INTRODUCING PAID PARKING

TPP-2014-05-INTRODUCING PAID PARKINGBy Cristina Lynn

The introduction of paid parking is complex, and owners and managers justifiably worry about public reaction. Embarking on a paid parking exercise may be motivated by a range of issues such as:

The parking facility is being abused by commuters and other drivers who are not visiting the site.
Parking occupancy has reached capacity, and building more is not feasible or economical.
Funding is required to provide added value.
The process needs to take into account physical, technological, regulatory, financial, and behavioral aspects.

Physical Considerations
Parking facility entries and exits need to be redesigned to incorporate gates and ticket machines and provide separated aisles for vehicles entering and exiting the site. Owners are reluctant to lose valuable spaces, so if possible, part of the design process should identify potential areas where lost spaces can be relocated. Pay stations need to be installed in the main pedestrian access routes to maximize convenience.

Airports and university campuses present other challenges, including the need to introduce parking restrictions on roads in and around the site, where drivers are tempted to park to avoid charges.

Technological Considerations
Access and revenue control equipment should be designed and procured to address the needs of the individual. Cabling will require conduits to be cut into roads and parking areas (unless adequate provision was made for this at the time of construction). Additional equipment may be recommended, such as license plate recognition (needed to prevent parkers exiting and re-entering the facility in cases in which there is a free parking period) and parking guidance systems (to assist wayfinding and identification of difficult-to-find spaces).

Regulatory Considerations
A development application might be required by the local municipality to gain approval for the introduction of paid parking. The effect on the surrounding road network of potential queuing in and around the site will need to be assessed and authorities satisfied that there will be no negative repercussions in the public domain.

Financial Considerations
How much should you charge? That is the $64,000 question!

Are commuters using the garage as a free park-and-ride facility? If so, parking fees will need to be designed to discourage people parking for extended periods. Conversely, if the facility has spare capacity, an area could be nested (perhaps the roof or lowest level underground) and offered to all-day parkers for a discounted fee to maximize use. Where appropriate, special deals can be made with nearby businesses that are short on parking for after-hours or special events.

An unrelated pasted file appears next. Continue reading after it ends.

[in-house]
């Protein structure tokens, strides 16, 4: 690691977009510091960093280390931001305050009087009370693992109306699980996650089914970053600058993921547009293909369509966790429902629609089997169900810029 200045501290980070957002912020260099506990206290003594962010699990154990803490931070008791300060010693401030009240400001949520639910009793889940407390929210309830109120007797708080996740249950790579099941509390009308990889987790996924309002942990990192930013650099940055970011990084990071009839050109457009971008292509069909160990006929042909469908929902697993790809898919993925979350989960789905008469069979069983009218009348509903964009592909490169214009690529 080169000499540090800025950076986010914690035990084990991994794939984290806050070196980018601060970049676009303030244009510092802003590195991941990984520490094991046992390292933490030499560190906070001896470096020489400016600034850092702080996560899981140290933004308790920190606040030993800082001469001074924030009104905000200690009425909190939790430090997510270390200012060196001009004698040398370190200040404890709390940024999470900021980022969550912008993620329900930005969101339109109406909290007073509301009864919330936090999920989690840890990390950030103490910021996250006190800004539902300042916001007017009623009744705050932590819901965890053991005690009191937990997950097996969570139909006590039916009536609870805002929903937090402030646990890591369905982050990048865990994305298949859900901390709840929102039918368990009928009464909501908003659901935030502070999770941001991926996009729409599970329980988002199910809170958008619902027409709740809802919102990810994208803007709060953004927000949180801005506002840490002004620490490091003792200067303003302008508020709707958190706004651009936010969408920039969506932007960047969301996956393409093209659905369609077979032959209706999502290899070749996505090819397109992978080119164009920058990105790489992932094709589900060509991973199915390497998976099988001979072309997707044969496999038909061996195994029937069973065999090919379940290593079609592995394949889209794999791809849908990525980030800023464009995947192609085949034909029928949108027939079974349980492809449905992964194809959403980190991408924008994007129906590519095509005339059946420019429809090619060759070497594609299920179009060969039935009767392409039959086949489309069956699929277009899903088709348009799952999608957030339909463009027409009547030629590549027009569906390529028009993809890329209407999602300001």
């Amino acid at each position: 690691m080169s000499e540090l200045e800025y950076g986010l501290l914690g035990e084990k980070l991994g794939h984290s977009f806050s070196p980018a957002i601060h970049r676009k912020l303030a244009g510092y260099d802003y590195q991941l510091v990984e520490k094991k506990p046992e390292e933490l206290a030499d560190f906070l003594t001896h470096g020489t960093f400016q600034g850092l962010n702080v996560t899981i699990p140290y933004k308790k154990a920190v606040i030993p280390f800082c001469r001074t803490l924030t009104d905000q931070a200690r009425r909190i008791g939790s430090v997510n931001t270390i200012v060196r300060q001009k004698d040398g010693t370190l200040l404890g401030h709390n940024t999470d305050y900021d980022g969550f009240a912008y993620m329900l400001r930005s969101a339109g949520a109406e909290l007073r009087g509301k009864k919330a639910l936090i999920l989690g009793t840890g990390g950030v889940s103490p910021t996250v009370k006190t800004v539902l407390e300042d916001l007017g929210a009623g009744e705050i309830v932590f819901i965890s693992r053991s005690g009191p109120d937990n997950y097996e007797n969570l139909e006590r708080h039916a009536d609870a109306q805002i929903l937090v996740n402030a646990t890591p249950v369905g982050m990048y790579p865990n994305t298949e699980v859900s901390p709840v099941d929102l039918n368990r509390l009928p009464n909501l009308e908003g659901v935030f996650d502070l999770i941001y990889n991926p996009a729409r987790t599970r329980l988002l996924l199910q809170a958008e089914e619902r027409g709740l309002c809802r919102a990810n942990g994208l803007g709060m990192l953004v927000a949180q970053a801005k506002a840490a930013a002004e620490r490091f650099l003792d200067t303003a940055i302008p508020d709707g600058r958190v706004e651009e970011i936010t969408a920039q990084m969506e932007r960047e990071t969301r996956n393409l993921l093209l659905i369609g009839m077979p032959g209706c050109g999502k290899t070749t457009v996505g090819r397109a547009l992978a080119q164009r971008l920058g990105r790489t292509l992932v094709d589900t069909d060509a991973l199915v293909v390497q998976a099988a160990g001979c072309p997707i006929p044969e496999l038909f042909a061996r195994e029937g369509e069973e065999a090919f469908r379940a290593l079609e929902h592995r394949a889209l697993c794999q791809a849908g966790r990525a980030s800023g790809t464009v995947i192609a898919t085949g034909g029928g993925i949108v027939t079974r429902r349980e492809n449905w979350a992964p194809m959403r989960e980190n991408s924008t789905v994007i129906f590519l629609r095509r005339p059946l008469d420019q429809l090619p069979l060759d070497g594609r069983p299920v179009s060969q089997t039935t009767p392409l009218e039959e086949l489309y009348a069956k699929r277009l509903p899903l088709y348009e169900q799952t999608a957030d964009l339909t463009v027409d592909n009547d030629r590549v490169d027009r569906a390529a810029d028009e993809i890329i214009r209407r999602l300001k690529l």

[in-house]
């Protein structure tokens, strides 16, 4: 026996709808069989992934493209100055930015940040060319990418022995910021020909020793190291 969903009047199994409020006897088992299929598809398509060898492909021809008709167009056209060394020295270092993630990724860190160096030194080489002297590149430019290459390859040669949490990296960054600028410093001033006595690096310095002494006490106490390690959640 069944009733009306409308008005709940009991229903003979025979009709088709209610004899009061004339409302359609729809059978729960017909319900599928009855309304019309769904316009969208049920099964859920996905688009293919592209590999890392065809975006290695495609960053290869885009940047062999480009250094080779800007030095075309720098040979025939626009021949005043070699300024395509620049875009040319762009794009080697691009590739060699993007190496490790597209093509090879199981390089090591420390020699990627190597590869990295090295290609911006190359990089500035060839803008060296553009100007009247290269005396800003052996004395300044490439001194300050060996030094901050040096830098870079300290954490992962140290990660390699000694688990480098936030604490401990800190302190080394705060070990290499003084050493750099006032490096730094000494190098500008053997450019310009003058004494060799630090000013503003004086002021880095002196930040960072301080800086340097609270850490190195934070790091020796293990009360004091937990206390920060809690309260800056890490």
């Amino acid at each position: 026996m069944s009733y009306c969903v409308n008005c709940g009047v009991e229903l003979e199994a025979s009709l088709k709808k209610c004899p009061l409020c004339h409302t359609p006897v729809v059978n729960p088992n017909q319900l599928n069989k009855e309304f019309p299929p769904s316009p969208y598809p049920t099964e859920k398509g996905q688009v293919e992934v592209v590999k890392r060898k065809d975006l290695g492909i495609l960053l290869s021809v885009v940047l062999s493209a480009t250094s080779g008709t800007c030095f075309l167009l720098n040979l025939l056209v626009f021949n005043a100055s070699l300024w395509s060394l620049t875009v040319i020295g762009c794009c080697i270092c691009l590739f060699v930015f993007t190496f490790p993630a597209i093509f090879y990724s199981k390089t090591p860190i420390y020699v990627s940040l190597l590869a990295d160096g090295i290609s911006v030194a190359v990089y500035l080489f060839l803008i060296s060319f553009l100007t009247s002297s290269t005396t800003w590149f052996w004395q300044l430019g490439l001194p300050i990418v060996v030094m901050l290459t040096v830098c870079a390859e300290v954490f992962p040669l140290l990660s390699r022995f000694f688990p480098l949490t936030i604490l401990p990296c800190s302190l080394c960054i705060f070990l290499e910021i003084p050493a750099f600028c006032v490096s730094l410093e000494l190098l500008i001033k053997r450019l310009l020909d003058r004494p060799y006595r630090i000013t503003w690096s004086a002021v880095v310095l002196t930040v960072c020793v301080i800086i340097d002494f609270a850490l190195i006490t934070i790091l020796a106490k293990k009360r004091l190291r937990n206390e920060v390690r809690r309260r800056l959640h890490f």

Behavioral Considerations
The reaction of customers to the introduction of paid parking cannot be easily foreseen, but one thing is for sure: They are not going to be happy! How you do it is very important:

  • Don’t inform the public after the event. Research should be conducted prior to any steps taken; engaging with the local community via surveys and focus groups is essential to the process. Soften the introduction with explanatory media releases well before the event.
  • Choose your timing carefully. Do not introduce paid parking in a shopping center the week before Christmas. Similarly, the beginning of festive or vacation periods or other prime travel times should be avoided in the case of airports. The job is even harder if you are the first to do it in your local area.
  • Don’t run before you walk. Consider deploying the equipment for a few weeks without applying fees while your customers get used to the new procedures. Do not overcomplicate the pricing structure.
  • Do your math. Consider all the costs involved in the process and the potential revenues that will be generated. Analyze various scenarios so you are prepared for the possible outcomes. Involve the appropriate stakeholders.

The process of introducing paid parking is complex and will require time and money. As with most other ventures, it begins and ends with planning. The plan needs to be dynamic, benefiting from constant review to ensure success.

Cristina Lynn is managing partner of Parking & Traffic Consultants and a member of IPI’s Consultants Committee. She can be reached at cristina.lynn@parkingconsultants.com.

TPP-2014-05-INTRODUCING PAID PARKING